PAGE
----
Executed in Barcelona in 1900.
signed P. Ruiz Picasso (lower left)
watercolour and pen and ink on paper
22 by 10.8cm.
8 5/8 by 4 1/4 in.
London, Arts Council of Great Britain, Homage to Barcelona: The City and its Art 1888-1936, 1985, no. 195, illustrated in the catalogue
Barcelona, Museu Picasso, Picasso i Els 4 Gats, 1995, no. 65, illustrated in colour in the catalogue
Pierre Daix, Georges Boudaille and Joan Rosselet, Picasso 1900-1906. Catalogue raisonné de l'oeuvre peint, Neuchâtel, 1966, no. I.27, illustrated p. 114
Christian Zervos, Pablo Picasso. Supplément aux années 1892-1902, Paris, 1969, vol. 21, no. 137, illustrated pl. 53
O'Hana Gallery, London
Acquired from the above by the family of the present owner in December 1963
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Benet Soler Vidal, also known as 'Retalls' ('Cuttings'), was a fashionable tailor in Barcelona, and a friend of Picasso's. Paying great attention to his appearance even during times of desperate poverty, Picasso would order his clothes from Soler and pay for them with his pictures. In the autumn of 1903 Picasso painted a large portrait of Soler (fig. 1), executed in dark blue tones, expressing the melancholy which Picasso was prey to during his Blue Period. In the same year he also painted Portrait de Madame Soler, now in the collection of Staatsgalerie Moderner Kunst in Munich, as well as a monumental La Famille Soler, representing the tailor picnicking with his wife and their four children, now in the collection of Musée d'Art Moderne in Liège.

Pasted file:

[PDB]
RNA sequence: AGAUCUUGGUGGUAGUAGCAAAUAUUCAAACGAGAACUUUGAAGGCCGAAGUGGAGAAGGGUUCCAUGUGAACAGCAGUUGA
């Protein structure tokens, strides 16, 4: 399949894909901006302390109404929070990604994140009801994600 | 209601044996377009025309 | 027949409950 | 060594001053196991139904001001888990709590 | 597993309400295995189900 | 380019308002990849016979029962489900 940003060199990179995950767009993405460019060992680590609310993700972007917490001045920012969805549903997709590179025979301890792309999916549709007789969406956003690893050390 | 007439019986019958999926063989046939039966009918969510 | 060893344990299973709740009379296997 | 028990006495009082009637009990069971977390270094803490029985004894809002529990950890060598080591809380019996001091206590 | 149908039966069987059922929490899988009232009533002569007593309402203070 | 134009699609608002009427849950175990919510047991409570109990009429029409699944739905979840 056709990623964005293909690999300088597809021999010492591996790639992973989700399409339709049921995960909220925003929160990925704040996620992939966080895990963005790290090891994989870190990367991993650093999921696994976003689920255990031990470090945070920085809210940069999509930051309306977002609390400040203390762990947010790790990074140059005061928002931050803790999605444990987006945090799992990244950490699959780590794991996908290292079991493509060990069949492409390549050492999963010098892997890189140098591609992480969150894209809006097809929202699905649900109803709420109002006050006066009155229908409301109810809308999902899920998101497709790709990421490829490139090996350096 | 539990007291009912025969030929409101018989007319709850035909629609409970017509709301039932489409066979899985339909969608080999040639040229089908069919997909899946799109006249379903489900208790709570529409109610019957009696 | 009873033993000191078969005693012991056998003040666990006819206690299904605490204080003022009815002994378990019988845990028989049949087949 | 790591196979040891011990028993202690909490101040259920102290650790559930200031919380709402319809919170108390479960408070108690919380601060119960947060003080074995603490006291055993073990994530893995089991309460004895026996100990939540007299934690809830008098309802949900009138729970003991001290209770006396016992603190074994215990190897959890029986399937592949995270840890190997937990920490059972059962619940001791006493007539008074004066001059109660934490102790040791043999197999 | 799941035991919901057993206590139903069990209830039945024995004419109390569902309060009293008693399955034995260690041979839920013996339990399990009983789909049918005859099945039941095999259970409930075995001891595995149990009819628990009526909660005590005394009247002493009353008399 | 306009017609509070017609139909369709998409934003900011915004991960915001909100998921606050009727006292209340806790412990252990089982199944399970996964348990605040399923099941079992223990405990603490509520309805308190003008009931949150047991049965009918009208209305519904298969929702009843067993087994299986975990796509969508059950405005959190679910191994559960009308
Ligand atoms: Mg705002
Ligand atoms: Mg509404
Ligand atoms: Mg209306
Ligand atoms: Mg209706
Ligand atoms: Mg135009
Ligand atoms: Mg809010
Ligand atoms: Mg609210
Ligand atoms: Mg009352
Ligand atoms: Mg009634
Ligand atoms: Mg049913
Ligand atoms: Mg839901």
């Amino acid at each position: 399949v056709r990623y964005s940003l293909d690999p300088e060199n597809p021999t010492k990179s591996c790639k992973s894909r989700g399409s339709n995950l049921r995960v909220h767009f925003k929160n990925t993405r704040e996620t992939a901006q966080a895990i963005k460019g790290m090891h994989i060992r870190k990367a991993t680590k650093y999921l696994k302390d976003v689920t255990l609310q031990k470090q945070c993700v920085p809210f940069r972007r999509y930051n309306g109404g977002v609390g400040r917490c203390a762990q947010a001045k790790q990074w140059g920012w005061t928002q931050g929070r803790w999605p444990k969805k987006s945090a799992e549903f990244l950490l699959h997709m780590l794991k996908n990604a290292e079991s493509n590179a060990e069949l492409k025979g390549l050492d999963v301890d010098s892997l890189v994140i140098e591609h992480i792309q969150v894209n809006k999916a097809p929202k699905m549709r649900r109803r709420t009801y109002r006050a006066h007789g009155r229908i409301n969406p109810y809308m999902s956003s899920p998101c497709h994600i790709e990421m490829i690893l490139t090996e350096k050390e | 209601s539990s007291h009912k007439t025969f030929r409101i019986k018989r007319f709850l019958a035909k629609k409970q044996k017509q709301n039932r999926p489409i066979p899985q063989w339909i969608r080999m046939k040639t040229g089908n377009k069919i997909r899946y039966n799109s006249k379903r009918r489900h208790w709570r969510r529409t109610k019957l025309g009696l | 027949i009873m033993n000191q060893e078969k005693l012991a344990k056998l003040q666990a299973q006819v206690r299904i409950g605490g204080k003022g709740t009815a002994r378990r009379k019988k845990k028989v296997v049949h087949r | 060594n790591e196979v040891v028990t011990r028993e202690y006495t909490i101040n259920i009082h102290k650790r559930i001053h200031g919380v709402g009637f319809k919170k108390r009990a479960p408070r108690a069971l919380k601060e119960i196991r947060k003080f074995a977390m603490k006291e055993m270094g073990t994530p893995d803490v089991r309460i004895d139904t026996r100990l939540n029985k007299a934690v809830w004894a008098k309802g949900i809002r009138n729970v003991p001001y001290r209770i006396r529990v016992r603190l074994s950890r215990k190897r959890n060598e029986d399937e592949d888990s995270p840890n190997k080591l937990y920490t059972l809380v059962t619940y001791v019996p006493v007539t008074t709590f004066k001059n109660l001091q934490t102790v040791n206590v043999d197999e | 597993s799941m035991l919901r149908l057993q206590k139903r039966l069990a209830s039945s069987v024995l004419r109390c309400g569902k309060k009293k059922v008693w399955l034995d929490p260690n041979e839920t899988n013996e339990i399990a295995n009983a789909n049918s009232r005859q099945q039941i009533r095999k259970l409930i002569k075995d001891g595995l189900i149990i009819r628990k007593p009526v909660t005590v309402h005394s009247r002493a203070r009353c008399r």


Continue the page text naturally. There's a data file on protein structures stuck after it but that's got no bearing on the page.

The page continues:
Writing about Picasso's relationship with Soler, John Richardson commented that Soler and his wife Montserrat 'would frequently have Picasso to lunch and dinner at their apartment round the corner from Els Quatre Gats. These meals and a new wardrobe were the quid pro quo for these portraits. Half a century later the artist took nostalgic delight in reviving this system of barter. 'Just like the old days in Barcelona,' he would say, as he exchanged drawings for outrageously patterned jackets and trousers with Sapone, an Italian tailor who lived in Nice, 'except that now it would be so much cheaper to pay in cash" (J. Richardson, A Life of Picasso, London, 1991, vol. I, p. 285).